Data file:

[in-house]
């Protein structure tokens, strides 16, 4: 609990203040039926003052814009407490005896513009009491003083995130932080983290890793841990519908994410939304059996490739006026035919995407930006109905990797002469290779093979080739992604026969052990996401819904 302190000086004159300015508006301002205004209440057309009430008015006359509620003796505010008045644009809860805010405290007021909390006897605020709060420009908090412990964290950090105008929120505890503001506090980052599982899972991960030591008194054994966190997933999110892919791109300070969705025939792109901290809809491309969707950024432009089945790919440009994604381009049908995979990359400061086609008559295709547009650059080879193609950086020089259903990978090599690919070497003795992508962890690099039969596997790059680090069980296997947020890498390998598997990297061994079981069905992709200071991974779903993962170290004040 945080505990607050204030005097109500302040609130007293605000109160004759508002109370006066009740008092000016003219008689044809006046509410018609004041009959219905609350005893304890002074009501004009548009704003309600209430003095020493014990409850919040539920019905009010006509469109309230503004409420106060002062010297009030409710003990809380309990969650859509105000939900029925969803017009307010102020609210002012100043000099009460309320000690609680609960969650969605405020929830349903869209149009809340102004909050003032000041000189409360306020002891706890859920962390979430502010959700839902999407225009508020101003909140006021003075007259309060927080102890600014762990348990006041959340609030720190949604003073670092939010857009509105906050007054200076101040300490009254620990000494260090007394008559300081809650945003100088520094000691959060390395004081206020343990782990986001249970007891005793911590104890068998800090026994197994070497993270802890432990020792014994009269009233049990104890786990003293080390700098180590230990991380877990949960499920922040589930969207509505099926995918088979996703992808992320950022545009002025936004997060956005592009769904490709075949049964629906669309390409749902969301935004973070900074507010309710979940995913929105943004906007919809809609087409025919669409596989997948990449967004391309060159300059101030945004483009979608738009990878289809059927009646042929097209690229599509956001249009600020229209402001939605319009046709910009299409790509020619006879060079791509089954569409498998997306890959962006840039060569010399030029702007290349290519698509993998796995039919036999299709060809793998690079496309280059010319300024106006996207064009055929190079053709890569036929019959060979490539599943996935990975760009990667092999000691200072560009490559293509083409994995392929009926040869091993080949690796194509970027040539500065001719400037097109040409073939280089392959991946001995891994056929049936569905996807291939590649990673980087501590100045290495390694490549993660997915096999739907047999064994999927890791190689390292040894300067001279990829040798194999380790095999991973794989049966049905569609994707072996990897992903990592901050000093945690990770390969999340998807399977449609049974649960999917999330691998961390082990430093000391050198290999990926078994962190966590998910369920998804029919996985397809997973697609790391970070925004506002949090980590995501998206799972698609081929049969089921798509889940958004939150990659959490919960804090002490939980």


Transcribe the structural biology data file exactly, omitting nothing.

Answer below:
[in-house]
């Protein structure tokens, strides 16, 4: 609990203040039926003052814009407490005896513009009491003083995130932080983290890793841990519908994410939304059996490739006026035919995407930006109905990797002469290779093979080739992604026969052990996401819904 302190000086004159300015508006301002205004209440057309009430008015006359509620003796505010008045644009809860805010405290007021909390006897605020709060420009908090412990964290950090105008929120505890503001506090980052599982899972991960030591008194054994966190997933999110892919791109300070969705025939792109901290809809491309969707950024432009089945790919440009994604381009049908995979990359400061086609008559295709547009650059080879193609950086020089259903990978090599690919070497003795992508962890690099039969596997790059680090069980296997947020890498390998598997990297061994079981069905992709200071991974779903993962170290004040 945080505990607050204030005097109500302040609130007293605000109160004759508002109370006066009740008092000016003219008689044809006046509410018609004041009959219905609350005893304890002074009501004009548009704003309600209430003095020493014990409850919040539920019905009010006509469109309230503004409420106060002062010297009030409710003990809380309990969650859509105000939900029925969803017009307010102020609210002012100043000099009460309320000690609680609960969650969605405020929830349903869209149009809340102004909050003032000041000189409360306020002891706890859920962390979430502010959700839902999407225009508020101003909140006021003075007259309060927080102890600014762990348990006041959340609030720190949604003073670092939010857009509105906050007054200076101040300490009254620990000494260090007394008559300081809650945003100088520094000691959060390395004081206020343990782990986001249970007891005793911590104890068998800090026994197994070497993270802890432990020792014994009269009233049990104890786990003293080390700098180590230990991380877990949960499920922040589930969207509505099926995918088979996703992808992320950022545009002025936004997060956005592009769904490709075949049964629906669309390409749902969301935004973070900074507010309710979940995913929105943004906007919809809609087409025919669409596989997948990449967004391309060159300059101030945004483009979608738009990878289809059927009646042929097209690229599509956001249009600020229209402001939605319009046709910009299409790509020619006879060079791509089954569409498998997306890959962006840039060569010399030029702007290349290519698509993998796995039919036999299709060809793998690079496309280059010319300024106006996207064009055929190079053709890569036929019959060979490539599943996935990975760009990667092999000691200072560009490559293509083409994995392929009926040869091993080949690796194509970027040539500065001719400037097109040409073939280089392959991946001995891994056929049936569905996807291939590649990673980087501590100045290495390694490549993660997915096999739907047999064994999927890791190689390292040894300067001279990829040798194999380790095999991973794989049966049905569609994707072996990897992903990592901050000093945690990770390969999340998807399977449609049974649960999917999330691998961390082990430093000391050198290999990926078994962190966590998910369920998804029919996985397809997973697609790391970070925004506002949090980590995501998206799972698609081929049969089921798509889940958004939150990659959490919960804090002490939980």